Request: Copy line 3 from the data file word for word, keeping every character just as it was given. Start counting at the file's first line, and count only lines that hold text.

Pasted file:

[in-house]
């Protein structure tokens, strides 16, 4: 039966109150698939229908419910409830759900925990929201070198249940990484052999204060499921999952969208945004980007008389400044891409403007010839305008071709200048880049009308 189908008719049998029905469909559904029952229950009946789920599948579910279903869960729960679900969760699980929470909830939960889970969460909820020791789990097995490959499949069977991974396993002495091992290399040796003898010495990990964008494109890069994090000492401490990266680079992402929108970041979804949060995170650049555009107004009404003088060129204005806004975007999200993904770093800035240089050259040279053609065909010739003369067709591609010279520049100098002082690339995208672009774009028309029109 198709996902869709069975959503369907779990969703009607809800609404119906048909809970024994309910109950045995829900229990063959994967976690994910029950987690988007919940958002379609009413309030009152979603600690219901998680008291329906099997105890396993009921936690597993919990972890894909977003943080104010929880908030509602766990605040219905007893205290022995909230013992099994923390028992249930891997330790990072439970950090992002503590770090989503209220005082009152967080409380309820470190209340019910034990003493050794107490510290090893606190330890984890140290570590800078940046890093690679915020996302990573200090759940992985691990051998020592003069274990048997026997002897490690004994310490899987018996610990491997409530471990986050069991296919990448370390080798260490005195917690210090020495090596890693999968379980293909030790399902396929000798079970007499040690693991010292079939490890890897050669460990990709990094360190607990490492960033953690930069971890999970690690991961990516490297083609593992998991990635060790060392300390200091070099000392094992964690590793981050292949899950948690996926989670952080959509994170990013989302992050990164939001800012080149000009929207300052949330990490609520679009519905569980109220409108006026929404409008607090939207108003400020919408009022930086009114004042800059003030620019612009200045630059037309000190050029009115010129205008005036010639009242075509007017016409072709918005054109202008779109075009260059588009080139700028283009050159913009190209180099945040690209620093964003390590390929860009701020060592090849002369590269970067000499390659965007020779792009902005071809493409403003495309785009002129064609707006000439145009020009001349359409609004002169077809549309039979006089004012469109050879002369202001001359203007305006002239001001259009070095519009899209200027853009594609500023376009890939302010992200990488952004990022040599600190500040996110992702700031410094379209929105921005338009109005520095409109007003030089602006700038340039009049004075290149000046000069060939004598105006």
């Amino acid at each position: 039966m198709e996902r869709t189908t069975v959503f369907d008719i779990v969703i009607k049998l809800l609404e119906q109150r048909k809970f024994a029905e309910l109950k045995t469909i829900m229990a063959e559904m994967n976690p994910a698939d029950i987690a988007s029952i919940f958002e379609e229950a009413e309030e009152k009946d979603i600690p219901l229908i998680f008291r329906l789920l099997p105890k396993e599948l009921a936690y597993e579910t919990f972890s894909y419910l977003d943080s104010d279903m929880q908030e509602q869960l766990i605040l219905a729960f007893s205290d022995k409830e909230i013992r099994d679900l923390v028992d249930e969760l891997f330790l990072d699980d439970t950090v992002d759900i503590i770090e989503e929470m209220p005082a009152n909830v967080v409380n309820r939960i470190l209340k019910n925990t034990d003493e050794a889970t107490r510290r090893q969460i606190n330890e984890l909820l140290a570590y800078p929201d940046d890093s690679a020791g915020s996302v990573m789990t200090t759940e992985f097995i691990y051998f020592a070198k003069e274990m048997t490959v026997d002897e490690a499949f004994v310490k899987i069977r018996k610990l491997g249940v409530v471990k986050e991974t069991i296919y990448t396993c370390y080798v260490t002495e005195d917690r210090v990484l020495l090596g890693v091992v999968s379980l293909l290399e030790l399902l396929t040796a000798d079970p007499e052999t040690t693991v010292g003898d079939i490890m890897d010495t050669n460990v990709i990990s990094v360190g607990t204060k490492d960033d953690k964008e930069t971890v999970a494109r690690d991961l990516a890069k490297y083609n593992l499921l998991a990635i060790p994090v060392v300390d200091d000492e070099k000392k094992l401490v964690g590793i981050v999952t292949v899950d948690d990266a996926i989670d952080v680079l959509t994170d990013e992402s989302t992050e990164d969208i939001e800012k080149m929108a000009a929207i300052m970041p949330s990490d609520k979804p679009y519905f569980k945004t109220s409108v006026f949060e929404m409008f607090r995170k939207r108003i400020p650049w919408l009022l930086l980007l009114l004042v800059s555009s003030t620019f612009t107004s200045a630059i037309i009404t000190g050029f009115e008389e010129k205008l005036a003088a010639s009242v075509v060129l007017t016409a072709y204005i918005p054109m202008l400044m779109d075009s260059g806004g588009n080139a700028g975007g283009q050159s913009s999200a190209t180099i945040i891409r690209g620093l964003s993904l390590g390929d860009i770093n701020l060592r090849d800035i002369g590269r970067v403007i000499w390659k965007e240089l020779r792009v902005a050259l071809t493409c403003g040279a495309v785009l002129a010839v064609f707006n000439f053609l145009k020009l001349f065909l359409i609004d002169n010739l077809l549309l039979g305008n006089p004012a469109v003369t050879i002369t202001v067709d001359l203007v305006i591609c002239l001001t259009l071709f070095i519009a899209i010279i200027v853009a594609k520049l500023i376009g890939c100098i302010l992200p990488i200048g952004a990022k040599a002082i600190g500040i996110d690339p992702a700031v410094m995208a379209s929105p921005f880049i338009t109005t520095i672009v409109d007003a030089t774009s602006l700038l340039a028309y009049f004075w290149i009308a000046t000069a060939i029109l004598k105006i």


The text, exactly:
């Amino acid at each position: 039966m198709e996902r869709t189908t069975v959503f369907d008719i779990v969703i009607k049998l809800l609404e119906q109150r048909k809970f024994a029905e309910l109950k045995t469909i829900m229990a063959e559904m994967n976690p994910a698939d029950i987690a988007s029952i919940f958002e379609e229950a009413e309030e009152k009946d979603i600690p219901l229908i998680f008291r329906l789920l099997p105890k396993e599948l009921a936690y597993e579910t919990f972890s894909y419910l977003d943080s104010d279903m929880q908030e509602q869960l766990i605040l219905a729960f007893s205290d022995k409830e909230i013992r099994d679900l923390v028992d249930e969760l891997f330790l990072d699980d439970t950090v992002d759900i503590i770090e989503e929470m209220p005082a009152n909830v967080v409380n309820r939960i470190l209340k019910n925990t034990d003493e050794a889970t107490r510290r090893q969460i606190n330890e984890l909820l140290a570590y800078p929201d940046d890093s690679a020791g915020s996302v990573m789990t200090t759940e992985f097995i691990y051998f020592a070198k003069e274990m048997t490959v026997d002897e490690a499949f004994v310490k899987i069977r018996k610990l491997g249940v409530v471990k986050e991974t069991i296919y990448t396993c370390y080798v260490t002495e005195d917690r210090v990484l020495l090596g890693v091992v999968s379980l293909l290399e030790l399902l396929t040796a000798d079970p007499e052999t040690t693991v010292g003898d079939i490890m890897d010495t050669n460990v990709i990990s990094v360190g607990t204060k490492d960033d953690k964008e930069t971890v999970a494109r690690d991961l990516a890069k490297y083609n593992l499921l998991a990635i060790p994090v060392v300390d200091d000492e070099k000392k094992l401490v964690g590793i981050v999952t292949v899950d948690d990266a996926i989670d952080v680079l959509t994170d990013e992402s989302t992050e990164d969208i939001e800012k080149m929108a000009a929207i300052m970041p949330s990490d609520k979804p679009y519905f569980k945004t109220s409108v006026f949060e929404m409008f607090r995170k939207r108003i400020p650049w919408l009022l930086l980007l009114l004042v800059s555009s003030t620019f612009t107004s200045a630059i037309i009404t000190g050029f009115e008389e010129k205008l005036a003088a010639s009242v075509v060129l007017t016409a072709y204005i918005p054109m202008l400044m779109d075009s260059g806004g588009n080139a700028g975007g283009q050159s913009s999200a190209t180099i945040i891409r690209g620093l964003s993904l390590g390929d860009i770093n701020l060592r090849d800035i002369g590269r970067v403007i000499w390659k965007e240089l020779r792009v902005a050259l071809t493409c403003g040279a495309v785009l002129a010839v064609f707006n000439f053609l145009k020009l001349f065909l359409i609004d002169n010739l077809l549309l039979g305008n006089p004012a469109v003369t050879i002369t202001v067709d001359l203007v305006i591609c002239l001001t259009l071709f070095i519009a899209i010279i200027v853009a594609k520049l500023i376009g890939c100098i302010l992200p990488i200048g952004a990022k040599a002082i600190g500040i996110d690339p992702a700031v410094m995208a379209s929105p921005f880049i338009t109005t520095i672009v409109d007003a030089t774009s602006l700038l340039a028309y009049f004075w290149i009308a000046t000069a060939i029109l004598k105006i």